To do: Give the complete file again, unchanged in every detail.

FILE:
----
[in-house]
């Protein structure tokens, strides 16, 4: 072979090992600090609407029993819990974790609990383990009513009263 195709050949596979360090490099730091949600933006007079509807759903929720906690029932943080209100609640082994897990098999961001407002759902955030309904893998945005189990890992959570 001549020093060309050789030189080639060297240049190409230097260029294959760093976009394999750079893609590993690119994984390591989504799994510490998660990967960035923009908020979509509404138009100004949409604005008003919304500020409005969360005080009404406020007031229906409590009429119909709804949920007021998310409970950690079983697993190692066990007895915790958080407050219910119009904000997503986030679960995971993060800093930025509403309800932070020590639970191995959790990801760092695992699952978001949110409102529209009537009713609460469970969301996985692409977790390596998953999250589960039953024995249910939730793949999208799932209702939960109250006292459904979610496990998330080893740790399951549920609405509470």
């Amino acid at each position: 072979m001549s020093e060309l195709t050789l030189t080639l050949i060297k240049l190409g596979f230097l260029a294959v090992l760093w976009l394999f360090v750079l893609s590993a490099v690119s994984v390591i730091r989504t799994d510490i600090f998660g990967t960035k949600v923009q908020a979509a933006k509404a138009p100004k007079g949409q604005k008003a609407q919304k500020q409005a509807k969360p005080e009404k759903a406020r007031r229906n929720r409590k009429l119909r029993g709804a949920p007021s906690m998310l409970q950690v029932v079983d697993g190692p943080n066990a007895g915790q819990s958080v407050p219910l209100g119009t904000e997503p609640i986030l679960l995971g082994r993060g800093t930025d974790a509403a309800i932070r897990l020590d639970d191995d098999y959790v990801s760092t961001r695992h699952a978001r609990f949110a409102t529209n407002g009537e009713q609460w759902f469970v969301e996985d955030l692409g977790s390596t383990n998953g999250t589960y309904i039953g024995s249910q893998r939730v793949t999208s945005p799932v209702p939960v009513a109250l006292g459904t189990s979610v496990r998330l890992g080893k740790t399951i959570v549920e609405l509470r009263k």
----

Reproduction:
[in-house]
């Protein structure tokens, strides 16, 4: 072979090992600090609407029993819990974790609990383990009513009263 195709050949596979360090490099730091949600933006007079509807759903929720906690029932943080209100609640082994897990098999961001407002759902955030309904893998945005189990890992959570 001549020093060309050789030189080639060297240049190409230097260029294959760093976009394999750079893609590993690119994984390591989504799994510490998660990967960035923009908020979509509404138009100004949409604005008003919304500020409005969360005080009404406020007031229906409590009429119909709804949920007021998310409970950690079983697993190692066990007895915790958080407050219910119009904000997503986030679960995971993060800093930025509403309800932070020590639970191995959790990801760092695992699952978001949110409102529209009537009713609460469970969301996985692409977790390596998953999250589960039953024995249910939730793949999208799932209702939960109250006292459904979610496990998330080893740790399951549920609405509470």
């Amino acid at each position: 072979m001549s020093e060309l195709t050789l030189t080639l050949i060297k240049l190409g596979f230097l260029a294959v090992l760093w976009l394999f360090v750079l893609s590993a490099v690119s994984v390591i730091r989504t799994d510490i600090f998660g990967t960035k949600v923009q908020a979509a933006k509404a138009p100004k007079g949409q604005k008003a609407q919304k500020q409005a509807k969360p005080e009404k759903a406020r007031r229906n929720r409590k009429l119909r029993g709804a949920p007021s906690m998310l409970q950690v029932v079983d697993g190692p943080n066990a007895g915790q819990s958080v407050p219910l209100g119009t904000e997503p609640i986030l679960l995971g082994r993060g800093t930025d974790a509403a309800i932070r897990l020590d639970d191995d098999y959790v990801s760092t961001r695992h699952a978001r609990f949110a409102t529209n407002g009537e009713q609460w759902f469970v969301e996985d955030l692409g977790s390596t383990n998953g999250t589960y309904i039953g024995s249910q893998r939730v793949t999208s945005p799932v209702p939960v009513a109250l006292g459904t189990s979610v496990r998330l890992g080893k740790t399951i959570v549920e609405l509470r009263k």